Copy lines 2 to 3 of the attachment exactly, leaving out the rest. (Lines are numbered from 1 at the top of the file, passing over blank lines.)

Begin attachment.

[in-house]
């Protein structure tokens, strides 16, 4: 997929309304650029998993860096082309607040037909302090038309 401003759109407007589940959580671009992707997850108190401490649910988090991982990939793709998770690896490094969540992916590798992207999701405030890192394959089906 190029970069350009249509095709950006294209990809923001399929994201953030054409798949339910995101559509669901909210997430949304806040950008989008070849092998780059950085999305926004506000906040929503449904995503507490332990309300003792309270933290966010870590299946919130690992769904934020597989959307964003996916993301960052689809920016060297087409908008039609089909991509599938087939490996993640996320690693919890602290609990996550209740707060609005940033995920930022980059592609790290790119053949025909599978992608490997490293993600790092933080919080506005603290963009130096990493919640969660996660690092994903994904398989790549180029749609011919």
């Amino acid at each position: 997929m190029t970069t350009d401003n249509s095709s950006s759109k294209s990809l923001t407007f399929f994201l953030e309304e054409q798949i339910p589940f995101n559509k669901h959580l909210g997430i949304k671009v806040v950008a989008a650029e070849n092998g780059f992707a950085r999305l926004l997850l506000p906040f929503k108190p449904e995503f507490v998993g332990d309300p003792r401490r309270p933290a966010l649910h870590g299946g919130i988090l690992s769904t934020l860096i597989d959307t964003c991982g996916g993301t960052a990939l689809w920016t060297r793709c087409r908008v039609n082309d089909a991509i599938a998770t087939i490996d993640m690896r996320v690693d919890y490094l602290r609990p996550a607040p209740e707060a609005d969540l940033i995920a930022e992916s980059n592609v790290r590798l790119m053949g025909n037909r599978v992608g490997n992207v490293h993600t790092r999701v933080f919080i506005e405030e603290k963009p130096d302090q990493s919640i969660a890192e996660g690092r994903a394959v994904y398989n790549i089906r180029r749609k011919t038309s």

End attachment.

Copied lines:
């Protein structure tokens, strides 16, 4: 997929309304650029998993860096082309607040037909302090038309 401003759109407007589940959580671009992707997850108190401490649910988090991982990939793709998770690896490094969540992916590798992207999701405030890192394959089906 190029970069350009249509095709950006294209990809923001399929994201953030054409798949339910995101559509669901909210997430949304806040950008989008070849092998780059950085999305926004506000906040929503449904995503507490332990309300003792309270933290966010870590299946919130690992769904934020597989959307964003996916993301960052689809920016060297087409908008039609089909991509599938087939490996993640996320690693919890602290609990996550209740707060609005940033995920930022980059592609790290790119053949025909599978992608490997490293993600790092933080919080506005603290963009130096990493919640969660996660690092994903994904398989790549180029749609011919």
């Amino acid at each position: 997929m190029t970069t350009d401003n249509s095709s950006s759109k294209s990809l923001t407007f399929f994201l953030e309304e054409q798949i339910p589940f995101n559509k669901h959580l909210g997430i949304k671009v806040v950008a989008a650029e070849n092998g780059f992707a950085r999305l926004l997850l506000p906040f929503k108190p449904e995503f507490v998993g332990d309300p003792r401490r309270p933290a966010l649910h870590g299946g919130i988090l690992s769904t934020l860096i597989d959307t964003c991982g996916g993301t960052a990939l689809w920016t060297r793709c087409r908008v039609n082309d089909a991509i599938a998770t087939i490996d993640m690896r996320v690693d919890y490094l602290r609990p996550a607040p209740e707060a609005d969540l940033i995920a930022e992916s980059n592609v790290r590798l790119m053949g025909n037909r599978v992608g490997n992207v490293h993600t790092r999701v933080f919080i506005e405030e603290k963009p130096d302090q990493s919640i969660a890192e996660g690092r994903a394959v994904y398989n790549i089906r180029r749609k011919t038309s």